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Girls Basketball: Locust Valley brings too much for Porters to handle

When the fourth quarter began Wednesday, Greenport/Southold’s best player, Adrine Demirciyan, wasn’t on the basketball court. The senior was standing behind the team bench, sobbing in the arms of assistant coach Madison Tabor.

That’s the sort of game it was for the Porters.

Demirciyan, who needed time to compose herself before reentering the game, clearly saw the writing on the wall, not to mention the scoreboard. By then the final score was a mere technicality. This Long Island Class B final had essentially been decided well before halftime.

Greenport coach Chris Golden was true to his word. Last week, referring to Locust Valley’s 56-16 win over Cold Spring Harbor in the Nassau County Class B final, he said his team was more than capable of defeating the Falcons. “We’re not going to get blown out by 40 points, that’s for sure,” he said.

Well, they didn’t. They lost by 38 instead, with a similar final score, 55-17, in the Long Island final at Shoreham-Wading River High School.

Golden laughed afterward when a reporter brought up his 40 points quote. “Don’t hold me to that,” he said.

Greenport did trail by as many as 43 points after a Lindsay Hogan three-pointer and an Olivia Del Tatto chip shot almost midway through the fourth quarter.

From the corner of the court, Brienna McFarland shoots a 3-pointer with Olivia Del Tatto nearby. (Credit: Robert O’Rourk)

“I definitely think that we knew what their strengths and weaknesses were going into the game, but I don’t think we thought that this was going to be the outcome,” said Greenport senior Hayley Skrezec.

It was the 54th straight win by Locust Valley (23-0), a Long Island record, according to Newsday, which traced the Falcons’ last loss to Feb. 15, 2019, against Floral Park in a first-round playoff game.

Yeah, Locust Valley is that good.

“I think we knew it was coming,” Greenport senior Amelia Woods said. “I just don’t think we prepared as well as we could for it.”

The game closed the book on Demirciyan’s high school career. Locust Valley clamped down on Demirciyan and quickly threw multiple defenders on Greenport’s all-time leading scorer whenever she received the ball. In her final game for Greenport, she had four points on 2-for-9 shooting, three rebounds, two steals and an assist. She totaled 1,192 points for her five-year varsity career.

“I couldn’t ask for anything more,” Demirciyan said. “I wanted a county championship and that’s exactly what I got. We got it as a team. I couldn’t have gotten here without them, and I’m just beyond thankful to have these girls beside me in the process.”

Greenport/Southold (15-5) was denied in its bid for what would have been its first Long Island championship as a combined team. Brienna McFarland was Greenport’s top scorer with six points as the Porters were held to a season-low total.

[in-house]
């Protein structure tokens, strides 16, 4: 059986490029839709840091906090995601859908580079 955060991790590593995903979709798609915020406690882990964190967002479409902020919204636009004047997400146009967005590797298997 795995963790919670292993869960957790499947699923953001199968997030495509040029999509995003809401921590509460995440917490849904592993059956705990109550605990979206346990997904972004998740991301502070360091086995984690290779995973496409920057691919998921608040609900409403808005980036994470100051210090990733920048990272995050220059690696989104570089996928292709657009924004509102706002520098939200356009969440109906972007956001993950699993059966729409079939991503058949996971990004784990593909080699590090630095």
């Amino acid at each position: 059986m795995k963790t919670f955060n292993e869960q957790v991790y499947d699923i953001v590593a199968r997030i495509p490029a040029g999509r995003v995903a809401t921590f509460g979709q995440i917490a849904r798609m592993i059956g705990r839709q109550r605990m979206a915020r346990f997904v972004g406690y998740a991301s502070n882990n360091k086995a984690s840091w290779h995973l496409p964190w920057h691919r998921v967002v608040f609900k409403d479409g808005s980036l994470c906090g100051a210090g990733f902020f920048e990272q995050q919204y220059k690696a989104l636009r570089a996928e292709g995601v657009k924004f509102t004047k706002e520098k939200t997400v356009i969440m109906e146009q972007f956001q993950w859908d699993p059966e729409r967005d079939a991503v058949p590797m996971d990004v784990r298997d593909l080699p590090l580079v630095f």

Greenport made only one basket in the first quarter, one basket in the second and managed only a single point in the third to fall into a massive 47-7 hole. The Porters shot 2-for-29 from the floor in the first three quarters and 6-for-38 (15.8%) for the game. Greenport didn’t reach double figures until a Demirciyan basket made it 52-11 with 3 minutes, 38 seconds left in the fourth quarter.

Seniors Adrine Demirciyan and Brienna McFarland embrace near the end of the game. (Credit: Robert O’Rourk)

Locust Valley’s height and length was a problem. Two 6-1 players, Hogan (21 points, five three-pointers, 10 assists, six steals, five rebounds) and Del Tatto (four points, 11 rebounds), were a source of trouble, along with Payton Tini (13 points).

“I don’t want to say I underestimated them, but in person watching them play, I’m very impressed,” Golden said. “They’re a very good team.”

It was also the final game for Golden, who said he will not return as the team’s coach next season.

“As I kind of exit the teaching and coaching profession, for me, I enjoy the moments,” he said. “The moments for me are so much more important now. So, the message I want to leave the girls is thank you. Thank you for four months of like laughing and giving somebody like me an opportunity to coach, to just have the opportunity to be able to do something like that.”

Demirciyan’s exit came with 1:29 to go. She made her way to the bench and buried her face under the top of her jersey.

Skrezec said she has seen Demirciyan do things on the court “that have made me literally speechless. I’ve watched her become an amazing basketball player. I mean, she was always good, but she worked so hard. She worked every day, all the time. I’ve never seen someone in the gym like her, I mean six hours a day, off-season. I’ve never ever seen someone work so hard. She deserves everything she’s accomplished.”

Demirciyan, who will play for East Stroudsburg University (Pa.) at the NCAA Division II level, said: “I’m just glad I made my mark. I’m just thankful for everything I’ve experienced on this team throughout the years, and I wouldn’t trade it for anything.”

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